Friday, February 22, 2008

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Beslan - that Russian town will now join the ranks of places known for the terror that happened there. Some have called the three-day terrorist takeover of a school in Beslan, and the violent deaths of hundreds of school children and adults there, Russia's equivalent to America's September 11. In the midst of Beslan's horror, there emerged a photo that embodied hope in the middle of death. It showed a girl's bloodied hand clutching a golden cross. Viktoria was hospitalized with shrapnel in her brain, but she was still a survivor. The 14-year-old said that she prayed every day while she was being held captive, always clinging to her cross even after being wounded in the violent ending of that siege that killed more than 330 hostages. Even as she lost consciousness, she never let go of the cross. In Viktoria's own words, "I felt that if I had that cross in my hand, then everything would be fine."

Wednesday, January 9, 2008

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Birds had moved into the vent in the exhaust fan of our kitchen range while we were on vacation. They set up their little nest and made themselves at home. And, man, were they noisy neighbors! The nest was so huge it made the fan unworkable. And some lovely spiders were hanging down from the hood on the stove. Our problem was that trying to remove that nest might have killed that nest full of baby birds. Well, we couldn't see them, but we could sure hear them when they were hungry! So, we waited until Mom and Dad bird took the babies out. A couple of weeks later, after we were sure they were gone, I got a long stick and I proceeded to rake out the rest. But when we removed the nest, we discovered a little surprise; actually, a big, fat surprise. There was the fattest bird we'd ever seen, sitting in the nest. As my wife went to get gloves and a box, he got away. But it took a major earthquake to get that bird out of his nest!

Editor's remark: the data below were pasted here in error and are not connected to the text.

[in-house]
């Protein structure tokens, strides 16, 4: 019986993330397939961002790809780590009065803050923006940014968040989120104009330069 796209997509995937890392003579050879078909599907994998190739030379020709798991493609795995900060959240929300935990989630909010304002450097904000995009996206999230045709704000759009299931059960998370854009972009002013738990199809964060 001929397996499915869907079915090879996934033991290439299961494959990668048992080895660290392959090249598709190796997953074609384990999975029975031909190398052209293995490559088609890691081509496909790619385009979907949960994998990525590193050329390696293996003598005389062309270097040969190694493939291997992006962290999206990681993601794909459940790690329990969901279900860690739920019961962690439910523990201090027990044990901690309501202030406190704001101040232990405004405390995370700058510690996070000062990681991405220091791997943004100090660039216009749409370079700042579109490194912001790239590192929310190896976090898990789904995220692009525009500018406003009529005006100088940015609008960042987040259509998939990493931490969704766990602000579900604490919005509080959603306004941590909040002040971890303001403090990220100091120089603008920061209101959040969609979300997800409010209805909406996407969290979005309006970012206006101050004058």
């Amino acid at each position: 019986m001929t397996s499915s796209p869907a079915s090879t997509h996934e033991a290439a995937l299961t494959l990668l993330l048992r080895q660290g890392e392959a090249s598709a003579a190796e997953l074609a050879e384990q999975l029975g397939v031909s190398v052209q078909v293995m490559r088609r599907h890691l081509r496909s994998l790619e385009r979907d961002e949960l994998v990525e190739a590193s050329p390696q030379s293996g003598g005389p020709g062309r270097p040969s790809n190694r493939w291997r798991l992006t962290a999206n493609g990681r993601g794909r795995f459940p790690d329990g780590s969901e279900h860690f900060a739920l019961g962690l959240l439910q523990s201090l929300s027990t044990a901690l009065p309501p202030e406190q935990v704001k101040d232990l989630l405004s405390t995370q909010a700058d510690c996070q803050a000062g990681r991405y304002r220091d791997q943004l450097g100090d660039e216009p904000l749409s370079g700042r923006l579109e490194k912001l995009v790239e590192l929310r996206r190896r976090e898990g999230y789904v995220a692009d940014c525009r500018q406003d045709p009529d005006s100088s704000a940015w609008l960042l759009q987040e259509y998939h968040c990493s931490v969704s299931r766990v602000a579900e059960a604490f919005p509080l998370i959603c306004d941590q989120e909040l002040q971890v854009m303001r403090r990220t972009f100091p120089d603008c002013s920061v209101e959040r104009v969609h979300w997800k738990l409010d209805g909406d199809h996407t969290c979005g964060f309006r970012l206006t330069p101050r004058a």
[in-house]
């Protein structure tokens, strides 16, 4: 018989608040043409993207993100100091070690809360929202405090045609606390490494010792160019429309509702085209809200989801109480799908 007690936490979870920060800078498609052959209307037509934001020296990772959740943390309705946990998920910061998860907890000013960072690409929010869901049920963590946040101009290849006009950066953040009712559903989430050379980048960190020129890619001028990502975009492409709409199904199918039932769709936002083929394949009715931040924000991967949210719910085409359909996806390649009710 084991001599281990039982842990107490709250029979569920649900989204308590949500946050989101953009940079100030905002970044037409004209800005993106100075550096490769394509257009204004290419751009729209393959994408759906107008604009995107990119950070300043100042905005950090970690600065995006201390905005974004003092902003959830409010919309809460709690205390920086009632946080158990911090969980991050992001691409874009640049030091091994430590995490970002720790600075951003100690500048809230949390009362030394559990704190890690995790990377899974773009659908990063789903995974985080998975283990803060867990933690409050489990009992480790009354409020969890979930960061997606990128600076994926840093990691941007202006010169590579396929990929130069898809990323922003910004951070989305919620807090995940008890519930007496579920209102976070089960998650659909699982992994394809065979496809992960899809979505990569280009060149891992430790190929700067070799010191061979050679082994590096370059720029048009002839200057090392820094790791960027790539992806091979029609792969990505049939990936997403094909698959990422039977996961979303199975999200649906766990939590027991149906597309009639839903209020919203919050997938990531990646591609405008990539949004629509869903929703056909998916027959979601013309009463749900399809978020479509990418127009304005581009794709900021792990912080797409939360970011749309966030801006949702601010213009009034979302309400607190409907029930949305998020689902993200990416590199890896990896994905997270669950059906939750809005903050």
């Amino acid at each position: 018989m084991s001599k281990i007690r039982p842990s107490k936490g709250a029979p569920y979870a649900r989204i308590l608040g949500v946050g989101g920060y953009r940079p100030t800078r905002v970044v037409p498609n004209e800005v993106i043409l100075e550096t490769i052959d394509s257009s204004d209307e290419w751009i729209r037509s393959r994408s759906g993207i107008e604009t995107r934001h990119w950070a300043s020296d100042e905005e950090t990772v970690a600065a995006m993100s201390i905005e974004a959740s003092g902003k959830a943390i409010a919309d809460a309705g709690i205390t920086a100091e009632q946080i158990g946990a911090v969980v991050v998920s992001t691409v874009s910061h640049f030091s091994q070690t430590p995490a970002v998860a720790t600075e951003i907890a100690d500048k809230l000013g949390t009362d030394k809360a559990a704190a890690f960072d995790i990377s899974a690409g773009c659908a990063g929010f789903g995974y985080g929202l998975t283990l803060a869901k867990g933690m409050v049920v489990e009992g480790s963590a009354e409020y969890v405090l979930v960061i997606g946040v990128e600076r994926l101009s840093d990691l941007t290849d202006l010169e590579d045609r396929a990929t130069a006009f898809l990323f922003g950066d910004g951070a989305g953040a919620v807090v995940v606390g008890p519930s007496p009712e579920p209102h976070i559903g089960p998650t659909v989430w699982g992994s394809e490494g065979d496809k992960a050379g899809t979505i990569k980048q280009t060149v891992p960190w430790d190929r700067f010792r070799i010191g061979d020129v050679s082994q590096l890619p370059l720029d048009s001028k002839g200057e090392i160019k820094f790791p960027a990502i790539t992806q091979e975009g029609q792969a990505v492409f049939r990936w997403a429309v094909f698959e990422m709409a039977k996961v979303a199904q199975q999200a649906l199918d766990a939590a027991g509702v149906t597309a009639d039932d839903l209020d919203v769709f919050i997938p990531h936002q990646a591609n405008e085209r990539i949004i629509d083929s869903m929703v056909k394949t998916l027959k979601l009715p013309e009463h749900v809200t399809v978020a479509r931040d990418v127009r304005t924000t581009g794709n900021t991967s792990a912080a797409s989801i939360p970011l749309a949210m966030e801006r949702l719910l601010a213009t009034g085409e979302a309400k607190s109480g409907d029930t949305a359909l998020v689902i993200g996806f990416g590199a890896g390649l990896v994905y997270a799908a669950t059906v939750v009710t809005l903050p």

Thursday, January 3, 2008

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Usually a total eclipse of the moon seems to happen when I'm counting sheep in the middle of the night. But this one started about 9:00 at night, and this one I got a chance to see. It's a pretty amazing sight to watch that shadow slowly move across the moon until it eventually covers it completely. I said to the friend who was assisting us with ministry that weekend, "I just wish we had binoculars." "Me, too," he said. Then it dawned on him, "Hey, I do have binoculars in my truck!" All of a sudden we moved from seats near the back to something like front row seats on the eclipse. Those binoculars revealed the craters and all the fascinating details of that disappearing moon. What a difference it made to see it up close!

Tuesday, December 18, 2007

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It's the Christmas season, and everywhere you go these days you see those brown trucks - it's UPS running everywhere, delivering Christmas surprises to people. Those UPS drivers work really hard this time of year - lots of long hours to get everything where it's supposed to be in time for Christmas. I expect they sleep pretty well at night. Even though they have a big job, at least they don't have to go out and buy all those packages that they're bringing to people's doors. Their job is just to deliver what someone else has paid for.